Leakage of PMMA during vertebroplasty can result in very serious complications including compression of adjacent structures that necessitate emergency decompressive surgery. See Groen, R. et al., “Anatomical and Pathological Considerations in Percutaneous Vertebroplasty and Kyphoplasty: A Reappraisal of the Vertebral Venous System,” Spine Vol. 29, No. 13, pp 1465-1471, 2004. Leakage or extravasation of PMMA is a critical issue and can be divided into paravertebral leakage, venous infiltration, epidural leakage and intradiscal leakage. The exothermic reaction of PMMA carries potential catastrophic consequences if thermal damage were to extend to the dural sac, cord, and nerve roots. Surgical evacuation of leaked cement in the spinal canal has been reported. It has been found that leakage of PMMA is related to various clinical factors such as the vertebral compression pattern, and the extent of the cortical fracture, bone mineral density, the interval from injury to operation, the amount of PMMA injected and the location of the injector tip. In one recent study, close to 50% of vertebroplasty cases resulted in leakage of PMMA from the vertebral bodies. See Hyun-Woo Do et al., “The Analysis of Polymethylmethacrylate Leakage after Vertebroplasty for Vertebral Body Compression Fractures,” J. of Korean Neurosurg. Soc., Vol. 35, No. 5 (5/2004), pp 478-82, (http://www.jkns.or.kr/htm/abstract.asp?no=0042004086).

Another recent study was directed to the incidence of new VCFs adjacent to the vertebral bodies that were initially treated. Vertebroplasty patients often return with new pain caused by a new vertebral body fracture. Leakage of cement into an adjacent disc space during vertebroplasty increases the risk of a new fracture of adjacent vertebral bodies. See Am. J. Neuroradiol., 2004 February; 25(2):175-80. The study found that 58% of vertebral bodies adjacent to a disc with cement leakage fractured during the follow-up period compared with 12% of vertebral bodies adjacent to a disc without cement leakage.

Another life-threatening complication of vertebroplasty is pulmonary embolism. See Bernhard, J. et al., “Asymptomatic Diffuse Pulmonary Embolism Caused by Acrylic Cement: An Unusual Complication of Percutaneous Vertebroplasty,” Ann. Rheum. Dis., 62:85-86, 2003. The vapors from PMMA preparation and injection also are cause for concern. See Kirby, B. et al., “Acute Bronchospasm Due to Exposure to Polymethylmethacrylate Vapors During Percutaneous Vertebroplasty,” Am. J. Roentgenol., 180:543-544, 2003.

There is a general need to provide bone cements and methods for use in treatment of vertebral compression fractures that provide a greater degree of control over introduction of cement and that provide better outcomes. The present invention meets this need and provides several other advantages in a novel and nonobvious manner.

Certain embodiments provide bone cement injectors and control systems that allow for vertebroplasty procedures that inject cement having a substantially constant viscosity over an extended cement injection interval.

A computer controller can be provided to control cement flow parameters in the injector and energy delivery parameters for selectively accelerating polymerization of bone cement before the cement contacts the patient's body.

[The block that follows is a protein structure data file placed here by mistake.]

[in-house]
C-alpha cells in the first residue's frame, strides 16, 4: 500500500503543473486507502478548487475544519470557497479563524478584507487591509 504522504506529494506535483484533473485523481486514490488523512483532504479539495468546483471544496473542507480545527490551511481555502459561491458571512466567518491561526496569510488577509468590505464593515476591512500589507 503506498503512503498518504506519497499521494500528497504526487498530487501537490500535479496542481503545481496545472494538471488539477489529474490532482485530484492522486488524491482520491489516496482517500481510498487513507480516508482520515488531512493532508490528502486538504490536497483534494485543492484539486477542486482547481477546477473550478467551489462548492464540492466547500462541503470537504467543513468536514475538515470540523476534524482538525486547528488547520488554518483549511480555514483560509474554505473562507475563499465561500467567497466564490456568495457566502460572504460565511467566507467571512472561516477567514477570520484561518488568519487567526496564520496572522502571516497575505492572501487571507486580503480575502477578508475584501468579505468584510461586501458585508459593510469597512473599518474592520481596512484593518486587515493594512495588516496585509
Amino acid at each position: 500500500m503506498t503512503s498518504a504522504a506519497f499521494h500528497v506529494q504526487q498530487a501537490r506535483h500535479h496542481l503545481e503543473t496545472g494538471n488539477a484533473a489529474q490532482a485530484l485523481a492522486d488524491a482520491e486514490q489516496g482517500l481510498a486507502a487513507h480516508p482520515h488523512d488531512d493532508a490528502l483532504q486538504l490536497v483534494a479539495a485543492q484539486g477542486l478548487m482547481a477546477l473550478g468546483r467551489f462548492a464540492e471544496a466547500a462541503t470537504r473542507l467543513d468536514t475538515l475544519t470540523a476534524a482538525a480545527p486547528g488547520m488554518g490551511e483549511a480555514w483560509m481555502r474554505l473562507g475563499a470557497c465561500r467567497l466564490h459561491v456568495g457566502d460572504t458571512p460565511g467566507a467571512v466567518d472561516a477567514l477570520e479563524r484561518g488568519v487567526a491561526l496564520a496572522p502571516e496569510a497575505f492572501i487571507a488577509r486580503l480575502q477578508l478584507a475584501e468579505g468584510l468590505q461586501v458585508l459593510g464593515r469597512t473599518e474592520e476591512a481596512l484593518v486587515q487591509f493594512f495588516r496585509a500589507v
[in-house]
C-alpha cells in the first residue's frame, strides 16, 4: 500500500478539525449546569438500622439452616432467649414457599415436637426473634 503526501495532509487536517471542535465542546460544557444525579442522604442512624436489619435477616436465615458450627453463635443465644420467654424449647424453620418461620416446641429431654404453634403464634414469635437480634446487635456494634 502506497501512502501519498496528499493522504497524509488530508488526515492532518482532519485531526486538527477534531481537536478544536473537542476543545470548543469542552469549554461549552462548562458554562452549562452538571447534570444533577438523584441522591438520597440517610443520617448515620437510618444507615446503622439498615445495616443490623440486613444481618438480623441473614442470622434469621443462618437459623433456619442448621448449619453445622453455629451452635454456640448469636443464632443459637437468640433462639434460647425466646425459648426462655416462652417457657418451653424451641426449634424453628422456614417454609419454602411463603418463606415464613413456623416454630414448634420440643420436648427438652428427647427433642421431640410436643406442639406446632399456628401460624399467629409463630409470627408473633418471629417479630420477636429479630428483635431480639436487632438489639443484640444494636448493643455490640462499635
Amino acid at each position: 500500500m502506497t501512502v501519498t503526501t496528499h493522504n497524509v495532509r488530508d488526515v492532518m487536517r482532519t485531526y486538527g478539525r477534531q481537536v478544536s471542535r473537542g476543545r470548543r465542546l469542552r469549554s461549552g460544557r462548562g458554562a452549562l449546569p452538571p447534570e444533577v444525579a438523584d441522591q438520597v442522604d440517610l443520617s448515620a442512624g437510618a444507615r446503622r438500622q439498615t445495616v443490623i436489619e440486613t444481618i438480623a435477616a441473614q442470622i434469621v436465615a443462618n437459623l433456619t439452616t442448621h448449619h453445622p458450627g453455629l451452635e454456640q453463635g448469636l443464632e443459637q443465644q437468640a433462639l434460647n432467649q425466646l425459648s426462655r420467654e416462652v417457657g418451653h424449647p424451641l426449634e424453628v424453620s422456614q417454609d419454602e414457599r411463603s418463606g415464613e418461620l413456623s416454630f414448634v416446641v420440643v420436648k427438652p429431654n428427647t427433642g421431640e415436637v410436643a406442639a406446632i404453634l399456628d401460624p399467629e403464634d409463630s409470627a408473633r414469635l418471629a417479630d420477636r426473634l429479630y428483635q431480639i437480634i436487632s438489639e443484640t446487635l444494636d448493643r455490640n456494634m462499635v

In some embodiments, a system is provided for preparing bone cement. The system can comprise a base and a negative pressure source. The base can be configured to couple to one or more elongate members, where at least one of the elongate members can be configured to hold a non-liquid polymer component in a lumen thereof and to receive a liquid monomer component therein for saturation of the non-liquid polymer component by the liquid monomer component to form a curable bone cement. The negative pressure source can be configured for detachable communication with the base to draw the liquid monomer component into the non-liquid powder component. Further, the base can include one or more pathways that communicate the lumen of the one or more elongate members and the negative pressure source.

According to certain embodiments, the system can further include one or more valves for selectively coupling the negative pressure source to particular elongate members of the plurality of elongate members. Additionally, a computer controller can be provided to control the plurality of valves, for example, so that the valves can be opened or closed substantially simultaneously or a selected time intervals. The computer controller may also include a signal system to indicate to a user when to use a particular elongate member in a particular medical treatment or when to add liquid monomer component to a particular elongate member.

The system can further include one or more of: a pressure regulator for regulating the pressure of the negative pressure source applied to draw the liquid polymer into the elongate member; a funnel member for coupling to an end of the elongate members; a cement ejection mechanism configured to couple to one of the elongate members and to eject bone cement from the elongated member into bone; a computer controller operatively coupled to the negative pressure source for controlling a negative pressure level applied to each elongate member; a heating and/or cooling mechanism for respectively heating or cooling the plurality of elongate members and the component or bone cement contained therein; and a computer controller for controlling either or both of the heating and cooling mechanisms.

In some embodiments, a system for preparing bone cement can include a structure for receiving a plurality of bone cement preparation members. The plurality of bone cement preparation members can be configured to receive a liquid monomer component and a non-liquid polymer component, the combination of which forms a curable bone cement within the plurality of bone cement preparation members. The structure can include a plurality of channels and a plurality of temperature regulating assemblies. The plurality of channels can be configured to connect an end of each of the plurality of bone cement preparation members to a negative pressure source. Each of the plurality of temperature regulating assemblies can be for heating or cooling one of the plurality of bone cement preparation members. The system may further include a computer controller for controlling the amount of heat or cooling provided to the plurality of bone cement preparation members to heat or cool one of the components or the curable bone cement therein.